About and Contact

Charles Harris

Charles Harris is a writer-director whose film work includes the BBC2 satirical documentary Sex, Drugs and Dinner, with Alexei Sayle, winning Best Network Programme in the UK; and the rite-of-passage movie Paradise Grove, which won Best New Director in Palm Springs.

Before becoming a screenwriter and film director he fell in love with journalism, working in BBC News on the Today programme, World at One, PM and The World Tonight, then assistant film editor and editor, including BBC’s prestigious documentary strand Man Alive and The South Bank Show on ITV.

His first movie script – a thriller – took many years to complete, but at the end of it he’d discovered an unexpected passion for writing. That first script was eventually bought, and packaged by a major Hollywood agency. He has since written and directed award-winning films and written for the Guardian and Independent.

Charles’ Home Page

4 thoughts on “About and Contact”

  1. Charles, I’ve followed up ‘the Bulgarian Codex’ with a new Sherlock Holmes, see below. All advice on bringing it to a movie-maker’s attention very welcome!

    Publication date January 2014

    In his later years Albert Einstein came to be considered a secular saint for proclamations like “Nothing that I can do will change the structure of the universe. But maybe, by raising my voice, I can help in the greatest of all causes – goodwill among men and peace on earth.” His younger years were different.

    Three years ago I published a research paper on the real-life mystery of Einstein’s illegitimate daughter titled ‘A Vital Detail In The Story of Albert Einstein’ (http://alberteinsteinmystery.wordpress.com/). Now my ‘Fourth Theory’ on her fate forms the basis of the new Sherlock Holmes novel –

    Sherlock Holmes And The Mystery of Einstein’s Daughter

    In late 1903 Albert Einstein’s illegitimate daughter ‘Lieserl’ disappears without trace in Serbia aged around 21 months. As Holmes exclaims in ‘the Mystery of Einstein’s Daughter’, ‘the most ruthless effort has been made by public officials, priests, monks, friends, relatives and relatives by marriage to seek out and destroy every document with Lieserl’s name on it. The question is – why?’

    ‘Lieserl’s fate shadows the Einstein legend like some unsolved equation’ Frederic Golden Time Magazine

    Sherlock Holmes And The Mystery of Einstein’s Daughter is available at http://www.mxpublishing.co.uk/engine/shop/product/9781780925721 (re. review copies contact Steve Emecz at mxpublishing@btinternet.com) or http://www.amazon.co.uk/Sherlock-Holmes-Mystery-Einsteins-Daughter/dp/1780925727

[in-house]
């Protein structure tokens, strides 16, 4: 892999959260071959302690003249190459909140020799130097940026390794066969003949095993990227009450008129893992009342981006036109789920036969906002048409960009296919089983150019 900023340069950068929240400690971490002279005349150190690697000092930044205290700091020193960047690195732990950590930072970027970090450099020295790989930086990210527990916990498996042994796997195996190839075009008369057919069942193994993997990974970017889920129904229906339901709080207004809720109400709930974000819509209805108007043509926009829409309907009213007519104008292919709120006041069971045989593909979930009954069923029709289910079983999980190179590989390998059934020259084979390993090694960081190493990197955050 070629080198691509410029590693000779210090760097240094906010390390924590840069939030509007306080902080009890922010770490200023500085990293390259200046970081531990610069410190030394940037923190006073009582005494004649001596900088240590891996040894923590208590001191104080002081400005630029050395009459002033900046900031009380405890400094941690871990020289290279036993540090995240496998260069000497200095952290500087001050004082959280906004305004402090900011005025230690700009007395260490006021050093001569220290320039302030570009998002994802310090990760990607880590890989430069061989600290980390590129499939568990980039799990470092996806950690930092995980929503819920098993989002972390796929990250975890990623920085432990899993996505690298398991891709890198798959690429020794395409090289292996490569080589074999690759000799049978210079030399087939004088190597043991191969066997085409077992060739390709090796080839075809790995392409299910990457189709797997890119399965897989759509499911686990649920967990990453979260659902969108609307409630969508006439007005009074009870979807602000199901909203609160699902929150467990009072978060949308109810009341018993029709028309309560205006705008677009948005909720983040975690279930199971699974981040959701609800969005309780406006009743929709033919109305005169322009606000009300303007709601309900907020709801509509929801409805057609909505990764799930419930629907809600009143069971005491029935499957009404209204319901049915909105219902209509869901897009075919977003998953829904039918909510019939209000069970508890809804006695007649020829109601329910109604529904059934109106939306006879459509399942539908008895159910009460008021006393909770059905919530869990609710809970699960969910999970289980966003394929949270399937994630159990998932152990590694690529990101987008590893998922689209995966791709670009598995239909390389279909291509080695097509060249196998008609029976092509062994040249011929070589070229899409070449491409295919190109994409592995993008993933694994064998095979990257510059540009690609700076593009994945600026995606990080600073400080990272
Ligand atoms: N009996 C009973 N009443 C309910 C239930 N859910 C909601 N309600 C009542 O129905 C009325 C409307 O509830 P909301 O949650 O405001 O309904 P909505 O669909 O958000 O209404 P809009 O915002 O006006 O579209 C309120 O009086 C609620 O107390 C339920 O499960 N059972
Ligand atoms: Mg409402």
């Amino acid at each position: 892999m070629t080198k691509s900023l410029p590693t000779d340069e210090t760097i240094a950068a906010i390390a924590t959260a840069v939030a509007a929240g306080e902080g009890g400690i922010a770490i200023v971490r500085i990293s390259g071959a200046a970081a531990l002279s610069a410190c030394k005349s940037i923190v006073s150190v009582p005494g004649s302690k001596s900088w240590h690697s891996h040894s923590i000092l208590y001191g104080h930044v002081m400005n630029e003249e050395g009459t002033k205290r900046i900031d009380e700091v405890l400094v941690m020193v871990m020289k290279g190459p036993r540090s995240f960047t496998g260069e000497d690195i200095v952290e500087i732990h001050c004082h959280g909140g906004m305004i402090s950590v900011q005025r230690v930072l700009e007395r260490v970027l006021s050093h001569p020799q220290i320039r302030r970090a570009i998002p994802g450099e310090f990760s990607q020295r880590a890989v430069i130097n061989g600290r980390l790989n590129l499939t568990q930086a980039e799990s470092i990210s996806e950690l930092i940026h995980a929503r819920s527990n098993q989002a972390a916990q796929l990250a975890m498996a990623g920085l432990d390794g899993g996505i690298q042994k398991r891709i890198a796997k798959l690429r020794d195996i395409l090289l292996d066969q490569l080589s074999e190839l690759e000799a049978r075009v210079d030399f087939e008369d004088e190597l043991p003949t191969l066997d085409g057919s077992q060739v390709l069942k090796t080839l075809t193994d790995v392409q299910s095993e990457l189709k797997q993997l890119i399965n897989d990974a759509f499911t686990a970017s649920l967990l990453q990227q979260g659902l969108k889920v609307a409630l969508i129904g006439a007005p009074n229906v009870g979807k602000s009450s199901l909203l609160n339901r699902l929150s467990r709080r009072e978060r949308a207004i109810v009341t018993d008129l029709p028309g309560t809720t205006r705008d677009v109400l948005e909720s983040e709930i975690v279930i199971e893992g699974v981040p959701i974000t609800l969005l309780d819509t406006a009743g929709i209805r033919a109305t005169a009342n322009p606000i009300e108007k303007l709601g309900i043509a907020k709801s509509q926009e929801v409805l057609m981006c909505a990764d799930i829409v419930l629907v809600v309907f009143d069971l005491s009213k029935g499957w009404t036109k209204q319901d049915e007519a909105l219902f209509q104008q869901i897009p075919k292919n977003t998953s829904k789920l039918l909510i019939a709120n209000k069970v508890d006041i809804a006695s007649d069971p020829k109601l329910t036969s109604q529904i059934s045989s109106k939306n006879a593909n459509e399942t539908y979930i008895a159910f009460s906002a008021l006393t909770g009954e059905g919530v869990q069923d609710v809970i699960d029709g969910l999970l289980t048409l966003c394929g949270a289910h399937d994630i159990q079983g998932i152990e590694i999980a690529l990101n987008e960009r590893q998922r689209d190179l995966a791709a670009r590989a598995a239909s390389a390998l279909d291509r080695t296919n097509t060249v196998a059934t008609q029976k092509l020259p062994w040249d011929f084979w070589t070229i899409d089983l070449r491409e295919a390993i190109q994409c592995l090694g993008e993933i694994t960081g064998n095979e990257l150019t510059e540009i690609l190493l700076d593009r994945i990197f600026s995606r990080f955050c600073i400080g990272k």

Tim Symonds was born in London. He grew up in Somerset, Dorset and Guernsey. After several years working in the Kenya Highlands and along the Zambezi River he emigrated to the United States. He studied in Germany at Göttingen and at the University of California, Los Angeles (UCLA), where he graduated Phi Beta Kappa in Political Science. Sherlock Holmes And The Mystery Of Einstein’s Daughter was written in a converted oast house near Rudyard Kipling’s old home Bateman’s in Sussex and in the forests and hidden valleys of the Sussex High Weald.
    The author’s other detective novels include Sherlock Holmes and The Dead Boer at Scotney Castle and Sherlock Holmes and The Case of the Bulgarian Codex.
    He is a Fellow of the Royal Geographical Society.

    • Hi Tim

      Well done on the new book. To get the attention of a movie-maker, I advise you first a write short (one sentence) pitch and synopsis specifically for the screen, showing how your novel could work as a movie. You should then research producers, directors and development executives to find who would be best to approach.

      Organisations such as the one I work with, Euroscript, would be a good starting point. We run workshops on exactly what you need.

  2. Tim Symonds said:

    Charles, after 50 years as a freelance journalist I turned my hand to publishing two Sherlock Holmes’ pastiches, the latest being Sherlock Holmes And The Case Of The Bulgarian Codex. Recently I embarked on an ‘Argo 2’ movie script and have pretty well sketched out the action. At this stage, should I simply turn out a treatment (and if so, how long should a treatment be – 10 pages, 70 pages?) and does a treatment form the principal task of selling the script to an agent or producer? Your advice much welcomed!

    Tim

    • Hi Tim, your ideas sound interesting. That’s important. If you don’t already have a track record in cinema, you’ll need to have a polished completed script to send. That’s the first essential. Then you’ll need a good one-line pitch to use either face-to-face or in the body of a query letter.

      Many (though not all) agents and producers will ask to see a treatment first – I recommend that this should be as short and readable as you can make it – 1-2 pages max. Your journalistic experience should be invaluable in keeping it brief. (Longer treatments may also be required – if someone asks you for a treatment, simply ask them how long they’d like!) And ensure the treatments include the ending. No cheating here.

      I have some articles on treatment writing, if you want more info.

      Best, Charles

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